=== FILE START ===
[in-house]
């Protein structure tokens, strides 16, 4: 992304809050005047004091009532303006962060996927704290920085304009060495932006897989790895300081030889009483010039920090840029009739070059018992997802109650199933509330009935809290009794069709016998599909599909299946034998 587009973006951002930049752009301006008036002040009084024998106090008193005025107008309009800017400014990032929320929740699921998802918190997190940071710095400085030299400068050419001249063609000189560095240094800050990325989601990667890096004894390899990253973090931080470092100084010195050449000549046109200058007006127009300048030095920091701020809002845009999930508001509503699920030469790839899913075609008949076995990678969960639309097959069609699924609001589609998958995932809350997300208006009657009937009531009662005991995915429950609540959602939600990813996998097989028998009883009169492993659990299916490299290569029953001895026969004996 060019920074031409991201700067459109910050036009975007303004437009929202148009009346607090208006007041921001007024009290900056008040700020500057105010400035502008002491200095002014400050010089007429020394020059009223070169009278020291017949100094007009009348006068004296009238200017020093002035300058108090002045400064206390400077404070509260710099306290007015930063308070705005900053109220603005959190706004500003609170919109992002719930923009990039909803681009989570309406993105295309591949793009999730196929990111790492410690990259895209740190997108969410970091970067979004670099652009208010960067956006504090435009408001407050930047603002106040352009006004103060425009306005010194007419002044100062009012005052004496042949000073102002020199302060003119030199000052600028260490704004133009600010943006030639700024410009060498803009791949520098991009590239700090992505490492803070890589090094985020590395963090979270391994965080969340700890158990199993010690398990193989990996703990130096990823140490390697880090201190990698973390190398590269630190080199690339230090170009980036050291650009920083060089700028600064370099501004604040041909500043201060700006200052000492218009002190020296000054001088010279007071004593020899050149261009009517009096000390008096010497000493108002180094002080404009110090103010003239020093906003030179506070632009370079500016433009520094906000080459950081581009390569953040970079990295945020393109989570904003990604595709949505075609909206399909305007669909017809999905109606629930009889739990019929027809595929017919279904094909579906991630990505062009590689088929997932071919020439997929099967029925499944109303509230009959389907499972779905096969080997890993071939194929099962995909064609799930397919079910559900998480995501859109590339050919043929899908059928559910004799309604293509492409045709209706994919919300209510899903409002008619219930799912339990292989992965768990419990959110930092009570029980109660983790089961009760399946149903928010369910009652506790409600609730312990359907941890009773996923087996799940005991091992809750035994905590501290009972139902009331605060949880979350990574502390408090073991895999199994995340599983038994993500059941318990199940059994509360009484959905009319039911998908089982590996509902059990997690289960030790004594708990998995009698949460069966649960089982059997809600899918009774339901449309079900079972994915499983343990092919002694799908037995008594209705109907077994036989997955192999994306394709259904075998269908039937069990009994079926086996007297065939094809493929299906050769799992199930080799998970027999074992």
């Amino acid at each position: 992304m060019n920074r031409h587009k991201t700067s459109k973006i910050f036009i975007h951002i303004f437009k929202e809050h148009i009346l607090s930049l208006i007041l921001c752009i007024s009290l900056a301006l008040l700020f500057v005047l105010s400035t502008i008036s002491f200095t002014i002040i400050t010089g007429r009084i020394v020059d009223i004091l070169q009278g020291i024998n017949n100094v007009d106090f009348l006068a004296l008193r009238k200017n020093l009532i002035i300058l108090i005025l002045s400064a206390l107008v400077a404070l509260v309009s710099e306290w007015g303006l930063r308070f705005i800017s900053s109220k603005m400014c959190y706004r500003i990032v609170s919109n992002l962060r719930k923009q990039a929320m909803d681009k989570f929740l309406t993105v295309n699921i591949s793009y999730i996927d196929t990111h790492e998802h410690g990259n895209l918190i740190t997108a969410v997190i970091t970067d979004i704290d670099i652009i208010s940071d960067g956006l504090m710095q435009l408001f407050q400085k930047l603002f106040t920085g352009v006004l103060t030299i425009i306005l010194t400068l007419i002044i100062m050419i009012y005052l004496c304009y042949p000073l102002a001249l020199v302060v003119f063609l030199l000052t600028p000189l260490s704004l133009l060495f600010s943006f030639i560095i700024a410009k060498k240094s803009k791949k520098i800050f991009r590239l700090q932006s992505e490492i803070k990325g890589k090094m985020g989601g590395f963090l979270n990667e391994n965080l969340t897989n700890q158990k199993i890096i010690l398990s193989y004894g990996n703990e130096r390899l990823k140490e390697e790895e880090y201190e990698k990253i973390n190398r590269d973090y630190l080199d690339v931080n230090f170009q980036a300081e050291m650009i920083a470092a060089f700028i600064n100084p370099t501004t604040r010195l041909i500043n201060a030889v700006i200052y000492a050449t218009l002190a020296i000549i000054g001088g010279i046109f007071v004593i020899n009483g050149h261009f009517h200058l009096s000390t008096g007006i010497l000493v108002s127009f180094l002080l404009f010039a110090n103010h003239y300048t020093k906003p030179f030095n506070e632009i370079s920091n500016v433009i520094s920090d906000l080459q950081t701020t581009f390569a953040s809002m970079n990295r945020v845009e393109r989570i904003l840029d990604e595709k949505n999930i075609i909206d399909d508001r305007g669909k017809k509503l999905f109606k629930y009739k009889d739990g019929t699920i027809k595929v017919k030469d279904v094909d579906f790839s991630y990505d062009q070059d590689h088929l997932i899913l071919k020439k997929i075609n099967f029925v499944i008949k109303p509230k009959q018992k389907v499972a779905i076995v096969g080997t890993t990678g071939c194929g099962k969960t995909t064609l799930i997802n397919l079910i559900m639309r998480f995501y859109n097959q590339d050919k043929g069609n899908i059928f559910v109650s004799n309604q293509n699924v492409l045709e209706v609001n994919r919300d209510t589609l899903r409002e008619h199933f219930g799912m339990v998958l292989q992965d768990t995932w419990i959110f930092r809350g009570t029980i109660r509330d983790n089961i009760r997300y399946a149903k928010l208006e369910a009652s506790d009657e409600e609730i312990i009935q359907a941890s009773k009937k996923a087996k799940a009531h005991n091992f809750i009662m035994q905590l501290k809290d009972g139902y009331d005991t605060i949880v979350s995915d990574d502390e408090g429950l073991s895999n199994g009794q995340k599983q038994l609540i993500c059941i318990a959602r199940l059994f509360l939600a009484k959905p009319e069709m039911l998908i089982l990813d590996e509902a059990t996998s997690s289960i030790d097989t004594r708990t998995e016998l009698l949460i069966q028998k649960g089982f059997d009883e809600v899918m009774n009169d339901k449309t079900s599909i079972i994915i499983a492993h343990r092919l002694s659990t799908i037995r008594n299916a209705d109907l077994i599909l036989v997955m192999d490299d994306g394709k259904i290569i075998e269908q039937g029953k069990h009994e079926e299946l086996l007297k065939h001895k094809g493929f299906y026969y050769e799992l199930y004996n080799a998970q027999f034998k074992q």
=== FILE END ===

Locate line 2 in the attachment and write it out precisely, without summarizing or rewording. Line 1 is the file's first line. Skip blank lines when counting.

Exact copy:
């Protein structure tokens, strides 16, 4: 992304809050005047004091009532303006962060996927704290920085304009060495932006897989790895300081030889009483010039920090840029009739070059018992997802109650199933509330009935809290009794069709016998599909599909299946034998 587009973006951002930049752009301006008036002040009084024998106090008193005025107008309009800017400014990032929320929740699921998802918190997190940071710095400085030299400068050419001249063609000189560095240094800050990325989601990667890096004894390899990253973090931080470092100084010195050449000549046109200058007006127009300048030095920091701020809002845009999930508001509503699920030469790839899913075609008949076995990678969960639309097959069609699924609001589609998958995932809350997300208006009657009937009531009662005991995915429950609540959602939600990813996998097989028998009883009169492993659990299916490299290569029953001895026969004996 060019920074031409991201700067459109910050036009975007303004437009929202148009009346607090208006007041921001007024009290900056008040700020500057105010400035502008002491200095002014400050010089007429020394020059009223070169009278020291017949100094007009009348006068004296009238200017020093002035300058108090002045400064206390400077404070509260710099306290007015930063308070705005900053109220603005959190706004500003609170919109992002719930923009990039909803681009989570309406993105295309591949793009999730196929990111790492410690990259895209740190997108969410970091970067979004670099652009208010960067956006504090435009408001407050930047603002106040352009006004103060425009306005010194007419002044100062009012005052004496042949000073102002020199302060003119030199000052600028260490704004133009600010943006030639700024410009060498803009791949520098991009590239700090992505490492803070890589090094985020590395963090979270391994965080969340700890158990199993010690398990193989990996703990130096990823140490390697880090201190990698973390190398590269630190080199690339230090170009980036050291650009920083060089700028600064370099501004604040041909500043201060700006200052000492218009002190020296000054001088010279007071004593020899050149261009009517009096000390008096010497000493108002180094002080404009110090103010003239020093906003030179506070632009370079500016433009520094906000080459950081581009390569953040970079990295945020393109989570904003990604595709949505075609909206399909305007669909017809999905109606629930009889739990019929027809595929017919279904094909579906991630990505062009590689088929997932071919020439997929099967029925499944109303509230009959389907499972779905096969080997890993071939194929099962995909064609799930397919079910559900998480995501859109590339050919043929899908059928559910004799309604293509492409045709209706994919919300209510899903409002008619219930799912339990292989992965768990419990959110930092009570029980109660983790089961009760399946149903928010369910009652506790409600609730312990359907941890009773996923087996799940005991091992809750035994905590501290009972139902009331605060949880979350990574502390408090073991895999199994995340599983038994993500059941318990199940059994509360009484959905009319039911998908089982590996509902059990997690289960030790004594708990998995009698949460069966649960089982059997809600899918009774339901449309079900079972994915499983343990092919002694799908037995008594209705109907077994036989997955192999994306394709259904075998269908039937069990009994079926086996007297065939094809493929299906050769799992199930080799998970027999074992």